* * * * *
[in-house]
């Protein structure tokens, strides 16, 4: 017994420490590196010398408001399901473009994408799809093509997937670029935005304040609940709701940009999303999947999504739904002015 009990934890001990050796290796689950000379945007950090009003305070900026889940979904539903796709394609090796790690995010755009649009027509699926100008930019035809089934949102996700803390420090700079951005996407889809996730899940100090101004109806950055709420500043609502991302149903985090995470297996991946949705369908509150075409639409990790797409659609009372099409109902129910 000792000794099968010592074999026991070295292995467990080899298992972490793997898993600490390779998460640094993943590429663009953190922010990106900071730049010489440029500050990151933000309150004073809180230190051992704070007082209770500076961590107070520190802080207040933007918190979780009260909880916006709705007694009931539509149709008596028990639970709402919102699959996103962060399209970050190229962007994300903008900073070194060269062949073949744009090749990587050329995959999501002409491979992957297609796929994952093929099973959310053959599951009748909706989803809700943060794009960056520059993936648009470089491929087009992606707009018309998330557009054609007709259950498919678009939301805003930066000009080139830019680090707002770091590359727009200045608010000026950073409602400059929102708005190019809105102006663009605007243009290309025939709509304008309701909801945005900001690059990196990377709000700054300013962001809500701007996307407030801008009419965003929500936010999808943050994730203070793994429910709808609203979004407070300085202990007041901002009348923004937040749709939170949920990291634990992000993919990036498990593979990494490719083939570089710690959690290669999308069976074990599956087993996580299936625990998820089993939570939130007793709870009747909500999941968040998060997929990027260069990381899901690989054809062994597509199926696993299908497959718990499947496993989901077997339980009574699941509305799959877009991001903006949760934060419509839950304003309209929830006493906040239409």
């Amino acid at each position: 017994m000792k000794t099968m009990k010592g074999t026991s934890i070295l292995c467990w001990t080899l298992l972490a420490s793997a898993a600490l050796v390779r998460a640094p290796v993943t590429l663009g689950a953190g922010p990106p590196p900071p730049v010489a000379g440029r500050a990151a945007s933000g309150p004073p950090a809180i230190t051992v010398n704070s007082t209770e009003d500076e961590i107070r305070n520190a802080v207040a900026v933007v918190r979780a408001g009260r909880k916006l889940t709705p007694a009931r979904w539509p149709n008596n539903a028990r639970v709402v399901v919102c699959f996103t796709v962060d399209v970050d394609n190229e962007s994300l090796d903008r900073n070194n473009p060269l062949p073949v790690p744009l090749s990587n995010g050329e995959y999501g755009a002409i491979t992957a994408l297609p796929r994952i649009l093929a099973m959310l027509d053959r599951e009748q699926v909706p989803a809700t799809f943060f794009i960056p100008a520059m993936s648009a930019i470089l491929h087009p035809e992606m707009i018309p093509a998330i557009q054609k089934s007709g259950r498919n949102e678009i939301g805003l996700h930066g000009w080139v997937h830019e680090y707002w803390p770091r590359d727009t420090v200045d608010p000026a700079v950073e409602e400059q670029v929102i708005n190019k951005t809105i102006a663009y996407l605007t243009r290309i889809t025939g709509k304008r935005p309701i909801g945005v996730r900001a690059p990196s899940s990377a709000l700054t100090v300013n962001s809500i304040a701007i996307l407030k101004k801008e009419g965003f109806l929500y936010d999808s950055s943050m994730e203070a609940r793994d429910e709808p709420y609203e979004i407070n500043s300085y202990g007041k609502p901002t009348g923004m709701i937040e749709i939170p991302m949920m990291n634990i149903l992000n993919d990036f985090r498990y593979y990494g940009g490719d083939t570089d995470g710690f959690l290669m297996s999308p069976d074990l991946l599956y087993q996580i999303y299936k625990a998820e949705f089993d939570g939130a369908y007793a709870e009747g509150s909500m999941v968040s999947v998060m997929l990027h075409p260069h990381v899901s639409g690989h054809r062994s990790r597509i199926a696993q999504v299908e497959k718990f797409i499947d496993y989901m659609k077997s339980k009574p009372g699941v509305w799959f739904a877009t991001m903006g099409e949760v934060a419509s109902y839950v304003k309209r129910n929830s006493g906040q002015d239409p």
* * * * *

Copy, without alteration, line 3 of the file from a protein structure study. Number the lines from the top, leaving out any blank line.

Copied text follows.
């Amino acid at each position: 017994m000792k000794t099968m009990k010592g074999t026991s934890i070295l292995c467990w001990t080899l298992l972490a420490s793997a898993a600490l050796v390779r998460a640094p290796v993943t590429l663009g689950a953190g922010p990106p590196p900071p730049v010489a000379g440029r500050a990151a945007s933000g309150p004073p950090a809180i230190t051992v010398n704070s007082t209770e009003d500076e961590i107070r305070n520190a802080v207040a900026v933007v918190r979780a408001g009260r909880k916006l889940t709705p007694a009931r979904w539509p149709n008596n539903a028990r639970v709402v399901v919102c699959f996103t796709v962060d399209v970050d394609n190229e962007s994300l090796d903008r900073n070194n473009p060269l062949p073949v790690p744009l090749s990587n995010g050329e995959y999501g755009a002409i491979t992957a994408l297609p796929r994952i649009l093929a099973m959310l027509d053959r599951e009748q699926v909706p989803a809700t799809f943060f794009i960056p100008a520059m993936s648009a930019i470089l491929h087009p035809e992606m707009i018309p093509a998330i557009q054609k089934s007709g259950r498919n949102e678009i939301g805003l996700h930066g000009w080139v997937h830019e680090y707002w803390p770091r590359d727009t420090v200045d608010p000026a700079v950073e409602e400059q670029v929102i708005n190019k951005t809105i102006a663009y996407l605007t243009r290309i889809t025939g709509k304008r935005p309701i909801g945005v996730r900001a690059p990196s899940s990377a709000l700054t100090v300013n962001s809500i304040a701007i996307l407030k101004k801008e009419g965003f109806l929500y936010d999808s950055s943050m994730e203070a609940r793994d429910e709808p709420y609203e979004i407070n500043s300085y202990g007041k609502p901002t009348g923004m709701i937040e749709i939170p991302m949920m990291n634990i149903l992000n993919d990036f985090r498990y593979y990494g940009g490719d083939t570089d995470g710690f959690l290669m297996s999308p069976d074990l991946l599956y087993q996580i999303y299936k625990a998820e949705f089993d939570g939130a369908y007793a709870e009747g509150s909500m999941v968040s999947v998060m997929l990027h075409p260069h990381v899901s639409g690989h054809r062994s990790r597509i199926a696993q999504v299908e497959k718990f797409i499947d496993y989901m659609k077997s339980k009574p009372g699941v509305w799959f739904a877009t991001m903006g099409e949760v934060a419509s109902y839950v304003k309209r129910n929830s006493g906040q002015d239409p």